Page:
Advance notice

Before any bait is distributed on the island, the community and tourists will be informed about the nature and timing of the operation and the need to avoid ingesting or handling baits.

Fact Sheet Community health and well-being PDF 534 KB

Back to top

 

What about the water and soil? 

To date, brodifacoum residues have not been detected in water bodies following any aerial baiting operations—not surprising, given that brodifacoum has very low solubility in water.

The baiting operation will be conducted to avoid bait going into the lagoon and minimise the entry of baits into the ocean.

What we already know, fresh water

From other aerial baiting operations, we know that there is a very low chance of any streams and other water bodies on Lord Howe Island containing detectable levels of brodifacoum, much less biologically harmful concentrations, as a result of the eradication.

Because brodifacoum has very low solubility in water and binds strongly to soils it is unlikely to get washed into the marine environment. Any baits entering streams or other water bodies sink, and disintegrate, usually within a few hours, depending on turbulence and rate of flow. The minute amount of brodifacoum in the bait (20 parts per million) settles in the sediment where it binds to organic material and breaks down.

Brodifacoum binds strongly to soil particles, where it is broken down by soil micro-organisms to its base components, carbon dioxide and water. While the cereal bait pellets disintegrate and disappear within 100 days or so, the toxin itself takes longer to break down but by this stage the concentration is so low that it poses no risk to humans or wildlife.  Laboratory studies have shown that brodifacoum is effectively immobile (i.e. not leached) in the soil.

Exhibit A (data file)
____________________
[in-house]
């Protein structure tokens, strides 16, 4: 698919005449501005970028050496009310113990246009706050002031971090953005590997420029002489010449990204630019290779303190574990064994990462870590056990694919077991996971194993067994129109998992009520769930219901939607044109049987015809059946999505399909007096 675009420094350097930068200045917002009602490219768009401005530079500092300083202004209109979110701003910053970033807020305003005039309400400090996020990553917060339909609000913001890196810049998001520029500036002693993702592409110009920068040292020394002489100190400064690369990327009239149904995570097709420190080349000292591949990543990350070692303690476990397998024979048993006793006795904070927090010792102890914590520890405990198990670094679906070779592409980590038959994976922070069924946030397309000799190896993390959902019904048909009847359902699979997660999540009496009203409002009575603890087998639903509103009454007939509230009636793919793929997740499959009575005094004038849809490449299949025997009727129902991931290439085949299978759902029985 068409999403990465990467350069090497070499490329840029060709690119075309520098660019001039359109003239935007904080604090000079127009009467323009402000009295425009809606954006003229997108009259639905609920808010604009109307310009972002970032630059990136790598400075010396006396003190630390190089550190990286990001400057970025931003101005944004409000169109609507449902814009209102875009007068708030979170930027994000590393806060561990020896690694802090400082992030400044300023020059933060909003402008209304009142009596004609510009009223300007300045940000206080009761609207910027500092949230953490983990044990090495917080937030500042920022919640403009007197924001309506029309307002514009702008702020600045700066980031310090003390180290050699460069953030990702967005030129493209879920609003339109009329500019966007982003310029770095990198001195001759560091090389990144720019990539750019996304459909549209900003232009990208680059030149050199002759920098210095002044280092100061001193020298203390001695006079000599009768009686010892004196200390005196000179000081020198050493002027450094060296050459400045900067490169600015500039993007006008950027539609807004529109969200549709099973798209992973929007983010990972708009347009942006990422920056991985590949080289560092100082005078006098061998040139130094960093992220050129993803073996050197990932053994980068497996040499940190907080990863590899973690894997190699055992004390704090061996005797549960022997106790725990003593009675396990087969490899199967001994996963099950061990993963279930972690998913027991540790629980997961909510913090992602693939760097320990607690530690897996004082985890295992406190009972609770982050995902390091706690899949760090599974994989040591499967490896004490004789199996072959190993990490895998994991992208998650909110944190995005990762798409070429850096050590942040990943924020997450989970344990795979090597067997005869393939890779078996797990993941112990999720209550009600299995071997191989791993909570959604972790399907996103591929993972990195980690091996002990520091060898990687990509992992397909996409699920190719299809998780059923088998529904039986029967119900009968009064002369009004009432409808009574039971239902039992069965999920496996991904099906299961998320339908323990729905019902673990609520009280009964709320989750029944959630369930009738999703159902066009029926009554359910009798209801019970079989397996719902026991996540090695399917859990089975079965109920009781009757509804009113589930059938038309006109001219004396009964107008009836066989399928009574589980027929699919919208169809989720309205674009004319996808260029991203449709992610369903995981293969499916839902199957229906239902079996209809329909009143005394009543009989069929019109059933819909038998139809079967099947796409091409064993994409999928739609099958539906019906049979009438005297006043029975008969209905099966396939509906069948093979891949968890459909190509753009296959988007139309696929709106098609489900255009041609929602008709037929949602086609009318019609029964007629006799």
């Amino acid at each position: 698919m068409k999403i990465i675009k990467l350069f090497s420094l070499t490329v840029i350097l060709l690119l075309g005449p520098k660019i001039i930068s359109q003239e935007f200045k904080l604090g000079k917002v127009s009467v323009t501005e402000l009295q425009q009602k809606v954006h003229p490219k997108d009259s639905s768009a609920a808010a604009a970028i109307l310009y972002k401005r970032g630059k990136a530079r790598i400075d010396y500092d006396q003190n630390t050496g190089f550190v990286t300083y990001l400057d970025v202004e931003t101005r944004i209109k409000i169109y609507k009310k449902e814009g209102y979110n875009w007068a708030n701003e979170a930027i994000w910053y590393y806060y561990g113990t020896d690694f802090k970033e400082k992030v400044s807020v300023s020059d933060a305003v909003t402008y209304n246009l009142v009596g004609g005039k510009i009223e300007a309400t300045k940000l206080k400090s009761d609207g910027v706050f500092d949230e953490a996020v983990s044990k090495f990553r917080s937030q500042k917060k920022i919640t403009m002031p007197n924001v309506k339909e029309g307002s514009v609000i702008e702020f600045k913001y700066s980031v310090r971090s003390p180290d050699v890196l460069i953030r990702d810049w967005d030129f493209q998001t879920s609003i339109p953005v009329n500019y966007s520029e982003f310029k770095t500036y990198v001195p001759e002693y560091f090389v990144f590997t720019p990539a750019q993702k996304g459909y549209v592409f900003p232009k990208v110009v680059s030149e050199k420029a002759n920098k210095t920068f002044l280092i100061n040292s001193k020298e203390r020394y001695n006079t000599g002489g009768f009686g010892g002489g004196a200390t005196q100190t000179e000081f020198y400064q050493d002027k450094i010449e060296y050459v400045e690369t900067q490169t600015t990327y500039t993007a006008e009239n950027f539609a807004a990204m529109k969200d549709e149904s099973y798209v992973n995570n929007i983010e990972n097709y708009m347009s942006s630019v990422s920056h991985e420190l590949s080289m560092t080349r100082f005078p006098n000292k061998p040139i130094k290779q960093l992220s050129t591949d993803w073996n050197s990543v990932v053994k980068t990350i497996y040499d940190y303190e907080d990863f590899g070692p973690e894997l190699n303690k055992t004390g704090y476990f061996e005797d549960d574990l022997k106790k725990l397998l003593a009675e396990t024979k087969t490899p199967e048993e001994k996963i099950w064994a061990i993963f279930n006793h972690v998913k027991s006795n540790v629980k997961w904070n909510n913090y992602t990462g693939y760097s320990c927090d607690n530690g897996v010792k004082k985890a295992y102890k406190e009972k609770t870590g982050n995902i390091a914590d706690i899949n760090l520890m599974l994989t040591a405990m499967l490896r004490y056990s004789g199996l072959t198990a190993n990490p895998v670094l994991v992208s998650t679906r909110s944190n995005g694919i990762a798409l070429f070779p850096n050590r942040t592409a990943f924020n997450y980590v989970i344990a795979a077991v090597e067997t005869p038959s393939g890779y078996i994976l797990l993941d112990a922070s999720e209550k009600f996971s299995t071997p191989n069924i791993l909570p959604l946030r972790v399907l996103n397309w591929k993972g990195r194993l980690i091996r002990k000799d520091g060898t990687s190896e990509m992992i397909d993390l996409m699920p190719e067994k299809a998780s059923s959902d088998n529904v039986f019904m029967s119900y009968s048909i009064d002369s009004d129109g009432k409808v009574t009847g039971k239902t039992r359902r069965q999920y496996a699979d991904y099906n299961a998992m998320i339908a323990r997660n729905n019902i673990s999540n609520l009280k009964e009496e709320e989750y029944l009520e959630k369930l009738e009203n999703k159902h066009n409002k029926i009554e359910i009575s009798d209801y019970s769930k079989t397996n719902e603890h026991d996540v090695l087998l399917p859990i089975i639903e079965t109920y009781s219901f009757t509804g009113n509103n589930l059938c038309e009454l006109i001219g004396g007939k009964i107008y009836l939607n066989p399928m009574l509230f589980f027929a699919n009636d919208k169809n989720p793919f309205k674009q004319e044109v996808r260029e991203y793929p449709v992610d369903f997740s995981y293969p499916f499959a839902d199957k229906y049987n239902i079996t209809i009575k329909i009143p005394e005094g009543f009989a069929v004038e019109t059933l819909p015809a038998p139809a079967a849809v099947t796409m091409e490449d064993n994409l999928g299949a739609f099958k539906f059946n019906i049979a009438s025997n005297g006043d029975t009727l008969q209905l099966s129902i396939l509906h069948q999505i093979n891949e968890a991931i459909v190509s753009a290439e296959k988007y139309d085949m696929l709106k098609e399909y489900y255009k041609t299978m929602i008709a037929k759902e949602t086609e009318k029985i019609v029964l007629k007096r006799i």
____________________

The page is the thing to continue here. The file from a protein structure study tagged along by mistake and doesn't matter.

Nonetheless, water samples will be collected at various intervals after the baiting and analysed by an independent laboratory to reassure residents and tourists that the water (along with locally produced milk and locally caught fish) is not contaminated.

In the marine environment, outside the lagoon

Outside the lagoon, any baits that might enter the ocean will be exposed to wave action and strong currents resulting in rapid breakdown and dispersal. This, together with the high dilution factor, and the fact that brodifacoum has very low solubility in salt water, means that the potential risk to marine organisms is very low.

In the marine environment, within the lagoon

Within the lagoon, the physical breakdown of baits would not be as rapid, so entry of baits into the lagoon will be prevented by hand distribution of bait, rather than aerial distribution, along the accessible shoreline of the lagoon. As there is very low risk of brodifacoum being at detectable levels in the streams, any water entering the ocean or lagoon is unlikely to carry detectable levels of brodifacoum.

Fact Sheet Brodifacoum - is it the best choice? PDF 774 KB

Back to top

 

What is the impact on birds and plants?

Expect increasing numbers and types of birds and other wildlife

Eradicating rats and mice from LHI is expected to result in marked increases in the abundance of land birds and seabirds. Eradicating these pests from LHI will reduce the risk of extinction of many threatened species and help protect the island’s biodiversity and World Heritage status.

There will be substantial increases in the distribution and abundance of the LHI skink and gecko, all species of land snails, as well as many other creatures. There will be an increase in the abundance of seeds and seedlings, increasing recruitment of many threatened plants and enhancing the process of forest regeneration.

With the rats and mice gone, bird populations will flourish, increasing in abundance to levels not seen for many decades. Nesting colonies of storm-petrel and Kermadec petrel are likely to re-establish on the main island. Also, the opportunity would then exist to return some of the species that have been lost from LHI, such as the, fantail, warbler, pigeon and boobook.

Fact Sheet Birdlife - what will Brodifacoum do? PDF 603 KB

Back to top

 

Why do aerial baiting, why not do the whole island with bait stations?

It is simply not possible to effectively and safely distribute the bait on areas such as the Southern Mountains and Northern Hills by any other means. Aerial application of bait has been a key factor in previous successful eradications, because it means that every rat on the island has the opportunity to find and eat enough bait, within a short period of time. Due to the small size of some mouse territories it would require putting bait stations at close intervals over the whole island, including the sides of Mt Gower and Mt Lidgbird which is not feasible.